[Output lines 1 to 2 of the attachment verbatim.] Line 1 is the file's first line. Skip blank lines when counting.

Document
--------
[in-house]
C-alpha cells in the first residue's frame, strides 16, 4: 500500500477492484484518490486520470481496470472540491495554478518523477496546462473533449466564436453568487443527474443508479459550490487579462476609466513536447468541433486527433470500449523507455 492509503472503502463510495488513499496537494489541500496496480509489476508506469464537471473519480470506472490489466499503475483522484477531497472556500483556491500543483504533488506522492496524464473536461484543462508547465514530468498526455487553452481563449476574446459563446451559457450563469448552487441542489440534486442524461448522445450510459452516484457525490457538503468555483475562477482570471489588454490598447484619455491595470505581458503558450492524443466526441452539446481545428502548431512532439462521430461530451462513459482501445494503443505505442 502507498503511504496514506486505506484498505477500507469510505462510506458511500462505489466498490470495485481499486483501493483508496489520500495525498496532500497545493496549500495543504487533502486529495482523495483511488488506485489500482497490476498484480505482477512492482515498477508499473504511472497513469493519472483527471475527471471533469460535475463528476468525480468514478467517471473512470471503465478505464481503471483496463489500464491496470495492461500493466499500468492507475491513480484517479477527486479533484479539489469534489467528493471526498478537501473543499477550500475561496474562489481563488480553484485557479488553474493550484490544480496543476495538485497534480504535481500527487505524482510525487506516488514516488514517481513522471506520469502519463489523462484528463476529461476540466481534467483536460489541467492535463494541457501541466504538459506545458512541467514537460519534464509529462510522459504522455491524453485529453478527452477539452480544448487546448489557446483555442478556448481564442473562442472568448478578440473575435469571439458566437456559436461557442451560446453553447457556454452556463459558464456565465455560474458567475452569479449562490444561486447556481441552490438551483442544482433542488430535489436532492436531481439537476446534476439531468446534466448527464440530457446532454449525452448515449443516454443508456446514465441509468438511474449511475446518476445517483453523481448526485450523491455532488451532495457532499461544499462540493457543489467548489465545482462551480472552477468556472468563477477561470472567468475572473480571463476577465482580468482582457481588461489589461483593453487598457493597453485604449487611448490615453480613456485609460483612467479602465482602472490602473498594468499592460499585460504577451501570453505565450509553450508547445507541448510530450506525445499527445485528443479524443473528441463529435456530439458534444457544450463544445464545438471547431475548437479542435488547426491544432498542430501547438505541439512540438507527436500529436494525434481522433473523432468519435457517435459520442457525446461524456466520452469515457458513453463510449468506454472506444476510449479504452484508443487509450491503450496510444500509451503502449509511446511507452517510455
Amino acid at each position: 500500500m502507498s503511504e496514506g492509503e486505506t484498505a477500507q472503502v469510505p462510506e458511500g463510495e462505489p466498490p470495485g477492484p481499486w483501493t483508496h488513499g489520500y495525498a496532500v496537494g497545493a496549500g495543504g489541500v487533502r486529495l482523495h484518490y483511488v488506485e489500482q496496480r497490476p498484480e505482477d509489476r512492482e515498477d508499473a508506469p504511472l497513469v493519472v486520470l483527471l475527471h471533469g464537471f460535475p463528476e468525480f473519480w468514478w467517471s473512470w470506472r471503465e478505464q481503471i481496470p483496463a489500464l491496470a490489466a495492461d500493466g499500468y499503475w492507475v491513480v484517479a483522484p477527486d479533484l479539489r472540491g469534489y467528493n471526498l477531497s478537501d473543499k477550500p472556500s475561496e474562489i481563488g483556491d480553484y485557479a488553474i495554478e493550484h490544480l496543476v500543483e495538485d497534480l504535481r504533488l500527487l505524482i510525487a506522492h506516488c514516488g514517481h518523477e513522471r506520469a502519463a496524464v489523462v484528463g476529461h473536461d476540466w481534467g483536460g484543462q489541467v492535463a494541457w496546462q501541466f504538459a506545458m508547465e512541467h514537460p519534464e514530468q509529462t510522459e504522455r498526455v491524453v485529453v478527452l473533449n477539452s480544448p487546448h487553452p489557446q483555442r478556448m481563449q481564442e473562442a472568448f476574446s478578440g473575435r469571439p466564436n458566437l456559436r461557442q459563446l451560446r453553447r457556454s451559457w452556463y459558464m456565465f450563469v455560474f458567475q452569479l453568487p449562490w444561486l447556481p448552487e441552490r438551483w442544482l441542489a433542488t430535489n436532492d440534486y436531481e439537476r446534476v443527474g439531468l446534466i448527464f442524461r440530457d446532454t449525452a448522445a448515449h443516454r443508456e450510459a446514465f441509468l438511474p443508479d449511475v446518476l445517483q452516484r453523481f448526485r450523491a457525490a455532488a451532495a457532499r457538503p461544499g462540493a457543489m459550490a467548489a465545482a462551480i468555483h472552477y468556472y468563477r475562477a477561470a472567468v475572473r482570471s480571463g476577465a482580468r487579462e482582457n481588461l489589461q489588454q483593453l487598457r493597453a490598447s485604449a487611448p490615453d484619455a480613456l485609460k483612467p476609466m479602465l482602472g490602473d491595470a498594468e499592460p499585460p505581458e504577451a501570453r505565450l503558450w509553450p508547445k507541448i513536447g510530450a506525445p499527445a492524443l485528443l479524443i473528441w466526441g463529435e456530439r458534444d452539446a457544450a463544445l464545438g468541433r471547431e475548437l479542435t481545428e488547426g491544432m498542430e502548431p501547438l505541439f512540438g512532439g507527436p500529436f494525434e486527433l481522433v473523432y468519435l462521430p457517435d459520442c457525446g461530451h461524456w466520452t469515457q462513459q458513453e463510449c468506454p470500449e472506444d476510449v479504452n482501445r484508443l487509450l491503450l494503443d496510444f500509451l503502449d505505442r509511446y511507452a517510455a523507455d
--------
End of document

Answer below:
[in-house]
C-alpha cells in the first residue's frame, strides 16, 4: 500500500477492484484518490486520470481496470472540491495554478518523477496546462473533449466564436453568487443527474443508479459550490487579462476609466513536447468541433486527433470500449523507455 492509503472503502463510495488513499496537494489541500496496480509489476508506469464537471473519480470506472490489466499503475483522484477531497472556500483556491500543483504533488506522492496524464473536461484543462508547465514530468498526455487553452481563449476574446459563446451559457450563469448552487441542489440534486442524461448522445450510459452516484457525490457538503468555483475562477482570471489588454490598447484619455491595470505581458503558450492524443466526441452539446481545428502548431512532439462521430461530451462513459482501445494503443505505442 502507498503511504496514506486505506484498505477500507469510505462510506458511500462505489466498490470495485481499486483501493483508496489520500495525498496532500497545493496549500495543504487533502486529495482523495483511488488506485489500482497490476498484480505482477512492482515498477508499473504511472497513469493519472483527471475527471471533469460535475463528476468525480468514478467517471473512470471503465478505464481503471483496463489500464491496470495492461500493466499500468492507475491513480484517479477527486479533484479539489469534489467528493471526498478537501473543499477550500475561496474562489481563488480553484485557479488553474493550484490544480496543476495538485497534480504535481500527487505524482510525487506516488514516488514517481513522471506520469502519463489523462484528463476529461476540466481534467483536460489541467492535463494541457501541466504538459506545458512541467514537460519534464509529462510522459504522455491524453485529453478527452477539452480544448487546448489557446483555442478556448481564442473562442472568448478578440473575435469571439458566437456559436461557442451560446453553447457556454452556463459558464456565465455560474458567475452569479449562490444561486447556481441552490438551483442544482433542488430535489436532492436531481439537476446534476439531468446534466448527464440530457446532454449525452448515449443516454443508456446514465441509468438511474449511475446518476445517483453523481448526485450523491455532488451532495457532499461544499462540493457543489467548489465545482462551480472552477468556472468563477477561470472567468475572473480571463476577465482580468482582457481588461489589461483593453487598457493597453485604449487611448490615453480613456485609460483612467479602465482602472490602473498594468499592460499585460504577451501570453505565450509553450508547445507541448510530450506525445499527445485528443479524443473528441463529435456530439458534444457544450463544445464545438471547431475548437479542435488547426491544432498542430501547438505541439512540438507527436500529436494525434481522433473523432468519435457517435459520442457525446461524456466520452469515457458513453463510449468506454472506444476510449479504452484508443487509450491503450496510444500509451503502449509511446511507452517510455